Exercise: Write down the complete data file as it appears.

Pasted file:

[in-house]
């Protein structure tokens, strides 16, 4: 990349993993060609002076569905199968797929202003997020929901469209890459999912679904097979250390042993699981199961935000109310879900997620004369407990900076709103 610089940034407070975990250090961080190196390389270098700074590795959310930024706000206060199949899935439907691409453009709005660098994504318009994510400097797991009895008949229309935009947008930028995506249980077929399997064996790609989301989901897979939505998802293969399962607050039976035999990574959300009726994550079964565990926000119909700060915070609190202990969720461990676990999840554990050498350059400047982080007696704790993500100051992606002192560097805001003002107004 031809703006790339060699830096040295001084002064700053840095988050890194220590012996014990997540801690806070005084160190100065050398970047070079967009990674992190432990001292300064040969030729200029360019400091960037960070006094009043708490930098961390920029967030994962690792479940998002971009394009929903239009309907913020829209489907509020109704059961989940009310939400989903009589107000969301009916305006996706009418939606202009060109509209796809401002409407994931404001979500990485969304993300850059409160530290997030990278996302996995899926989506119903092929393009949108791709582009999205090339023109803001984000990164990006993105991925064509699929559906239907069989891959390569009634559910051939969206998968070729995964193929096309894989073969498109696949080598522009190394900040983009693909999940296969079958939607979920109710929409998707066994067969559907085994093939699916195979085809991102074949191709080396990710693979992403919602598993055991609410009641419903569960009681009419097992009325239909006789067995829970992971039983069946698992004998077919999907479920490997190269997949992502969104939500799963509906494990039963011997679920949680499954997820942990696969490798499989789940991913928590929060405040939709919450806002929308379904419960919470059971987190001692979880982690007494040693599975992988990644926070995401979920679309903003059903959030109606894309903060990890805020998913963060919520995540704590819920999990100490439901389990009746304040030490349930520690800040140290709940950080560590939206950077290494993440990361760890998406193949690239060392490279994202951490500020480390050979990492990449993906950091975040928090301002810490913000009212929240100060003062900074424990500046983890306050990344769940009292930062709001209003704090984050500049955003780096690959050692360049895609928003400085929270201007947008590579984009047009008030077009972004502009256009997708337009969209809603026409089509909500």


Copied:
[in-house]
């Protein structure tokens, strides 16, 4: 990349993993060609002076569905199968797929202003997020929901469209890459999912679904097979250390042993699981199961935000109310879900997620004369407990900076709103 610089940034407070975990250090961080190196390389270098700074590795959310930024706000206060199949899935439907691409453009709005660098994504318009994510400097797991009895008949229309935009947008930028995506249980077929399997064996790609989301989901897979939505998802293969399962607050039976035999990574959300009726994550079964565990926000119909700060915070609190202990969720461990676990999840554990050498350059400047982080007696704790993500100051992606002192560097805001003002107004 031809703006790339060699830096040295001084002064700053840095988050890194220590012996014990997540801690806070005084160190100065050398970047070079967009990674992190432990001292300064040969030729200029360019400091960037960070006094009043708490930098961390920029967030994962690792479940998002971009394009929903239009309907913020829209489907509020109704059961989940009310939400989903009589107000969301009916305006996706009418939606202009060109509209796809401002409407994931404001979500990485969304993300850059409160530290997030990278996302996995899926989506119903092929393009949108791709582009999205090339023109803001984000990164990006993105991925064509699929559906239907069989891959390569009634559910051939969206998968070729995964193929096309894989073969498109696949080598522009190394900040983009693909999940296969079958939607979920109710929409998707066994067969559907085994093939699916195979085809991102074949191709080396990710693979992403919602598993055991609410009641419903569960009681009419097992009325239909006789067995829970992971039983069946698992004998077919999907479920490997190269997949992502969104939500799963509906494990039963011997679920949680499954997820942990696969490798499989789940991913928590929060405040939709919450806002929308379904419960919470059971987190001692979880982690007494040693599975992988990644926070995401979920679309903003059903959030109606894309903060990890805020998913963060919520995540704590819920999990100490439901389990009746304040030490349930520690800040140290709940950080560590939206950077290494993440990361760890998406193949690239060392490279994202951490500020480390050979990492990449993906950091975040928090301002810490913000009212929240100060003062900074424990500046983890306050990344769940009292930062709001209003704090984050500049955003780096690959050692360049895609928003400085929270201007947008590579984009047009008030077009972004502009256009997708337009969209809603026409089509909500």